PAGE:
The Vowel Family April 25, 2009

Filed under: book reviews,books,picture books — bestbookihavenotread @ 2:02 pm
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The Vowel Familyvowel-family:  A Tale of Lost Letters by Sally M. Walker (2008) is a funny picture book that highlights the importance of vowels in words.  I’ve included a few excerpts below to highlight the fun.  

 

What words can you make when you add vowels to the letters below?

wndr pnch tm bk frm lghtr mrvls rmbl fr

 

Whn Pm Smth mrrd Sm Vwl, sh sd, “Lf s wndrful!”

“xcpt whn w tlk,” Sm sd. “Tlkng s vr hrd.”

 

Ftr Alan and Ellen, the twns, were brn, ther parents gggld wth glee. Alan and Ellen’s clear speech made sense.

Lfe was better. Bt t wasn’t perfect.

 

Tried adopting pets, but it wasn’t until the birth of Iris and Otto joined the family that things made sense.

 

Thank goodness Ursula chose just that moment to be born!”

But, Otto gets lost and Aunt Cyndy, the police officer needs to help them find the missing boy. They find him in the library attending story hour.

 

It’s funny/interesting that you can read and understand the story, even without the vowels. I wonder if that is due to years of interpretting students’ misspellings, or if everyone can read it easily. 

I think students of all ages would love this book for different reasons. Check it out. 

 

Earth Day books and read-alouds April 20, 2009

Looking for an Earth Day read-aloud? Here are a couple of my favorites!

h_earthday_oAll ages: Read alouds

The Lorax by Dr. Seuss (How can you go wrong with Dr. Seuss???) There is even an old video of the book, but you should read the book!

Evangeline Mudd and the Golden-Haired Apes of the Ikkinasti Jungle by51ju4huwnl_sl160_aa115_ David Elliott (a great chapter book that is a blast to read aloud and has a wonderful environmental theme. My students begged for this book every day-probably grades 3-6)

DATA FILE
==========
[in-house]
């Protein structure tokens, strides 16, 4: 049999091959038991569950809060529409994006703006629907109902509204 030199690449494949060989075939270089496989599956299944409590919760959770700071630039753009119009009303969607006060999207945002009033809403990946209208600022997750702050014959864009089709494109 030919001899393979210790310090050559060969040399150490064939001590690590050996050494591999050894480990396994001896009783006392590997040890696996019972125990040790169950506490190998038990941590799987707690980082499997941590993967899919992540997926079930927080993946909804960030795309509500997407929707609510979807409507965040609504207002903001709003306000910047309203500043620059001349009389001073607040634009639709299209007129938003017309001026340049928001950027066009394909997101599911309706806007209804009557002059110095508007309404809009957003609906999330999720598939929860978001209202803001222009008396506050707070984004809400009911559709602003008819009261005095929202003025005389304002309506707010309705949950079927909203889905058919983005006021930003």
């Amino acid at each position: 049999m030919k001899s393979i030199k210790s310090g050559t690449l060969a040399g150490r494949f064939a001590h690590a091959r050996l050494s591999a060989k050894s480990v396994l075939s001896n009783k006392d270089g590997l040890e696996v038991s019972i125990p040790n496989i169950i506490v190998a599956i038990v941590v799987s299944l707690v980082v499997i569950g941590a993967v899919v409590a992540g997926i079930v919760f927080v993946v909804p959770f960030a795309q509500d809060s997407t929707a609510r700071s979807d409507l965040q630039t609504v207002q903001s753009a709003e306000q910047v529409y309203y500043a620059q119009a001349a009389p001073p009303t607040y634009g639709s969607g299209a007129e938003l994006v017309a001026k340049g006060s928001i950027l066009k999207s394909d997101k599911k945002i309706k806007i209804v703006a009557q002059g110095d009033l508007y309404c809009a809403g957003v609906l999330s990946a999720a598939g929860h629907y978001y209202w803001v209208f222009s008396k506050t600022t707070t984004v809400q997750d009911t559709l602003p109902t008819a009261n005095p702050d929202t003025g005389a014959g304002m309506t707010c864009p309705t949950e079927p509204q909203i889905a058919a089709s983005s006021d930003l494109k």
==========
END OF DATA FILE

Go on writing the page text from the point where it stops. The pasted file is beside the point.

The Great Kapok Tree: A Tale of the Amazon Rain Forest by Lynne Cherry (classic!)

10things10 Things I Can Do To Help My World by Melanie Walsh (great for everyone-kids of all ages love the flaps! Adults of all ages will love the message!)

Old Turtle by Douglas Wood (beautiful fable, but definitely religious overtones)

The Earth and I by Frank Asch (Moonbear author-beautiful illustrations-good message for younger kids)

 

Our Big Home by Linda Glaser

Children of the Earth by Schim Schimmel

Our Big Home: A Poem by Linda Glaser

 

There is also a great little short story book just released in March called Recycle This Book: 100 Top Children’s Authors Tell You How to Go Green Edited by Dan Gutman. Each story is one to three pages. My fourth grader and first grader  love it! recycle-this-book

 

New Books April 6, 2009

Filed under: audiobook,book reviews,books,KidLit,kidlitosphere,picture books,read alouds — bestbookihavenotread @ 7:36 am
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The goals: spend less than $75 on new books Saturday, find new release books I hadn’t read yet, try to include one each for my son and daughter to get excited about. Here’s how it ended up

Word Builder by Ann Whitford Paul (beautiful new picture book with a construction crew taking letters and eventually turning them into a book) 

The Pet Sitter: Tiger Taming by Julie Sykes (a series from England starring a young pet-loving boy. Will be good for my son as he is not ready for Magic Tree House, but insists on chapter books that look “grown-up”)

Smoke by Mavis Jukes (I’m not sure what gravitated me towards this book. The cover has a cat in profile, the title is the same as one the characters in the book Scat I just finished, I need a new read aloud for my son and thought this would be a nice change from Wimpy Kid, thought he would love the cowboy connection. I’ll let you know.)

Recycle This Book: 100 Top Children’s Book Authors Tell You How to Go Green Edited by Dan Gutman (Good short stories are sometimes hard to come by and 100 by authors such as Ralph Fletcher and Gail Gibbons can’t be beat!)

Change Has Come with illustrations by Kadir Nelson (Kadir Nelson’s drawings, Barack Obama’s words-need I say more?)

The Beautiful Stories of Life: Six Greek Myths by Cynthia Rylant (Love Cynthia Rylant. Love that this myths are retold at a level that I can use to introduce them to my children and students)

Total Damage $71.96

I’m pretty excited about my haul!

 

New Books to blast me out of the blahs February 16, 2009

Filed under: books,picture books — bestbookihavenotread @ 7:36 am
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Ron’s Big Mission by Rosa Blue and Corinne J. Naden

Illustrated by Dan Tate 

 

ronsbig-mission

 

 

 

 

 

 

 

 

The Great Paper Caper by Oliver Jeffers